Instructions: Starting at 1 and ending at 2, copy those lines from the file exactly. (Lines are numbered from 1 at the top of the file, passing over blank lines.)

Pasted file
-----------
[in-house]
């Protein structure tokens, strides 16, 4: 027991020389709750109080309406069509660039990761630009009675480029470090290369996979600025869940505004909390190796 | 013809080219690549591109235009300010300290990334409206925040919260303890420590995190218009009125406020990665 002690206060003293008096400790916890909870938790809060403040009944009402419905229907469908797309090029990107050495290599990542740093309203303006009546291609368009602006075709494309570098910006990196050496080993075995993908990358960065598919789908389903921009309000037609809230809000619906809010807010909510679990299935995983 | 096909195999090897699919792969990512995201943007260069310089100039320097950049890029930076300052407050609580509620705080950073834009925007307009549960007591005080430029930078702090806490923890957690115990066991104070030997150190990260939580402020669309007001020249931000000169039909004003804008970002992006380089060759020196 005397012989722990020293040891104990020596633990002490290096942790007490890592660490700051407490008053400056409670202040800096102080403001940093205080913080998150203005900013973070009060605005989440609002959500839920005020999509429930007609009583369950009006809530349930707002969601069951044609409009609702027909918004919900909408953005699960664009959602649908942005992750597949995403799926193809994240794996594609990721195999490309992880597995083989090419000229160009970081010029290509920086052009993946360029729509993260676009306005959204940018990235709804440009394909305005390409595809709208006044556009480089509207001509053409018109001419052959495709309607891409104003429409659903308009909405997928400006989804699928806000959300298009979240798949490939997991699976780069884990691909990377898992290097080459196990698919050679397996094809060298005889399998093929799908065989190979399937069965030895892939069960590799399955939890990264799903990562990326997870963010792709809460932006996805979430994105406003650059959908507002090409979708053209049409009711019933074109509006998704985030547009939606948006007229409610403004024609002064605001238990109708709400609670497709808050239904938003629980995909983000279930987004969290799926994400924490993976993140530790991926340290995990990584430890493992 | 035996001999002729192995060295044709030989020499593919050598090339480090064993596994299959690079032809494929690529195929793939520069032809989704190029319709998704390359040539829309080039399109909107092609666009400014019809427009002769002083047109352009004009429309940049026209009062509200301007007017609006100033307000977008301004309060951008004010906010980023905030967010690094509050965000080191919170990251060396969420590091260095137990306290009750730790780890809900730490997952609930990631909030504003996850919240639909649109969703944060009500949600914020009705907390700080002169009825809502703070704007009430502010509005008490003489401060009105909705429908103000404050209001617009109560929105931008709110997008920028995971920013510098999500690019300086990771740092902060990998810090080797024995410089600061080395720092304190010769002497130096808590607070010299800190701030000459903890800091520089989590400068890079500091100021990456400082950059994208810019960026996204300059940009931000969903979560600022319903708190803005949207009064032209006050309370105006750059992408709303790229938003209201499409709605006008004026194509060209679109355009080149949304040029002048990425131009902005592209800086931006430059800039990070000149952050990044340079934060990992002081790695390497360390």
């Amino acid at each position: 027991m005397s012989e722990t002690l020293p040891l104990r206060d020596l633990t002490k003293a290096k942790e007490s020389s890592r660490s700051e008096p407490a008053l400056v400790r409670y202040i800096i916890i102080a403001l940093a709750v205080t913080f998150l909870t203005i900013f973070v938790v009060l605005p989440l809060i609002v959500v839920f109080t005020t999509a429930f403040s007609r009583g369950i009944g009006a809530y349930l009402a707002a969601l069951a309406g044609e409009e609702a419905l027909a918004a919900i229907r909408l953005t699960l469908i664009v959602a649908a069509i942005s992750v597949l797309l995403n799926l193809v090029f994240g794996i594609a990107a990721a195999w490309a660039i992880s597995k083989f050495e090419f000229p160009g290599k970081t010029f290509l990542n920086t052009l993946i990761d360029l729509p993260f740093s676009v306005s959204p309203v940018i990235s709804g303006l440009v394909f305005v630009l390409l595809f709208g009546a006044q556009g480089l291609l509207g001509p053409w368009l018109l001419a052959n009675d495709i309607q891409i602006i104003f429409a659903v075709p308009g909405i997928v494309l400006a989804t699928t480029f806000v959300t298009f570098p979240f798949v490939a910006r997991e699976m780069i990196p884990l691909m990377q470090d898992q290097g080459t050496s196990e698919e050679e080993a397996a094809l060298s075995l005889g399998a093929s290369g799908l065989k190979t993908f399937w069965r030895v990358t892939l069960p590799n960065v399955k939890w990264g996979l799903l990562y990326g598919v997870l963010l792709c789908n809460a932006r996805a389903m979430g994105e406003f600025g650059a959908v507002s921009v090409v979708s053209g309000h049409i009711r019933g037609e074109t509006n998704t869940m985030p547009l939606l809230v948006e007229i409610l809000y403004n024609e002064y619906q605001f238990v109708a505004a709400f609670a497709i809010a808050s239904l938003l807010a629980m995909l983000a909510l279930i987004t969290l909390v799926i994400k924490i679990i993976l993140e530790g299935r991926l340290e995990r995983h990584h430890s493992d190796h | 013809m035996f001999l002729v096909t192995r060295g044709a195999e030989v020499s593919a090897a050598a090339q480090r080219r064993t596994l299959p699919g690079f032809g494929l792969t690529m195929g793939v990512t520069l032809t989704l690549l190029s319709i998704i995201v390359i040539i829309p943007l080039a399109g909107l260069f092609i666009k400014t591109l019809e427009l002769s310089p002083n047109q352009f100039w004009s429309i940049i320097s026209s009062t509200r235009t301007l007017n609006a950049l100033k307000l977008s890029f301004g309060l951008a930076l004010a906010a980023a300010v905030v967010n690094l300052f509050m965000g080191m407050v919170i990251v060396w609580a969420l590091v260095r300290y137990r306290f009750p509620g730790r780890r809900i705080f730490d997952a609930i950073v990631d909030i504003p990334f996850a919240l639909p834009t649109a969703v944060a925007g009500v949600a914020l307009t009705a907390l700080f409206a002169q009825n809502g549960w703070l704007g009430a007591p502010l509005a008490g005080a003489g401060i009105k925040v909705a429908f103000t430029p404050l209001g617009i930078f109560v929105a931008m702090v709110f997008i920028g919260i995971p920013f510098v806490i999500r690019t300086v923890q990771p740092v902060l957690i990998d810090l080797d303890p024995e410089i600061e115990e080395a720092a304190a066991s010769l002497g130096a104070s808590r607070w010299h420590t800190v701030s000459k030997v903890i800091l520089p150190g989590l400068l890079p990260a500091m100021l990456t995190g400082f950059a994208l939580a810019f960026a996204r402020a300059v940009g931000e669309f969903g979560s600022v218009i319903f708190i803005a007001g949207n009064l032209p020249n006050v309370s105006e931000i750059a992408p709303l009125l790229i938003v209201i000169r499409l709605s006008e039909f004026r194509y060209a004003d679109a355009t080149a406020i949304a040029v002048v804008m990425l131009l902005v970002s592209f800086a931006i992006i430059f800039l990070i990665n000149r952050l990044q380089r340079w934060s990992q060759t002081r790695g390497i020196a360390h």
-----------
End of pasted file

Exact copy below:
[in-house]
């Protein structure tokens, strides 16, 4: 027991020389709750109080309406069509660039990761630009009675480029470090290369996979600025869940505004909390190796 | 013809080219690549591109235009300010300290990334409206925040919260303890420590995190218009009125406020990665 002690206060003293008096400790916890909870938790809060403040009944009402419905229907469908797309090029990107050495290599990542740093309203303006009546291609368009602006075709494309570098910006990196050496080993075995993908990358960065598919789908389903921009309000037609809230809000619906809010807010909510679990299935995983 | 096909195999090897699919792969990512995201943007260069310089100039320097950049890029930076300052407050609580509620705080950073834009925007307009549960007591005080430029930078702090806490923890957690115990066991104070030997150190990260939580402020669309007001020249931000000169039909004003804008970002992006380089060759020196 005397012989722990020293040891104990020596633990002490290096942790007490890592660490700051407490008053400056409670202040800096102080403001940093205080913080998150203005900013973070009060605005989440609002959500839920005020999509429930007609009583369950009006809530349930707002969601069951044609409009609702027909918004919900909408953005699960664009959602649908942005992750597949995403799926193809994240794996594609990721195999490309992880597995083989090419000229160009970081010029290509920086052009993946360029729509993260676009306005959204940018990235709804440009394909305005390409595809709208006044556009480089509207001509053409018109001419052959495709309607891409104003429409659903308009909405997928400006989804699928806000959300298009979240798949490939997991699976780069884990691909990377898992290097080459196990698919050679397996094809060298005889399998093929799908065989190979399937069965030895892939069960590799399955939890990264799903990562990326997870963010792709809460932006996805979430994105406003650059959908507002090409979708053209049409009711019933074109509006998704985030547009939606948006007229409610403004024609002064605001238990109708709400609670497709808050239904938003629980995909983000279930987004969290799926994400924490993976993140530790991926340290995990990584430890493992 | 035996001999002729192995060295044709030989020499593919050598090339480090064993596994299959690079032809494929690529195929793939520069032809989704190029319709998704390359040539829309080039399109909107092609666009400014019809427009002769002083047109352009004009429309940049026209009062509200301007007017609006100033307000977008301004309060951008004010906010980023905030967010690094509050965000080191919170990251060396969420590091260095137990306290009750730790780890809900730490997952609930990631909030504003996850919240639909649109969703944060009500949600914020009705907390700080002169009825809502703070704007009430502010509005008490003489401060009105909705429908103000404050209001617009109560929105931008709110997008920028995971920013510098999500690019300086990771740092902060990998810090080797024995410089600061080395720092304190010769002497130096808590607070010299800190701030000459903890800091520089989590400068890079500091100021990456400082950059994208810019960026996204300059940009931000969903979560600022319903708190803005949207009064032209006050309370105006750059992408709303790229938003209201499409709605006008004026194509060209679109355009080149949304040029002048990425131009902005592209800086931006430059800039990070000149952050990044340079934060990992002081790695390497360390």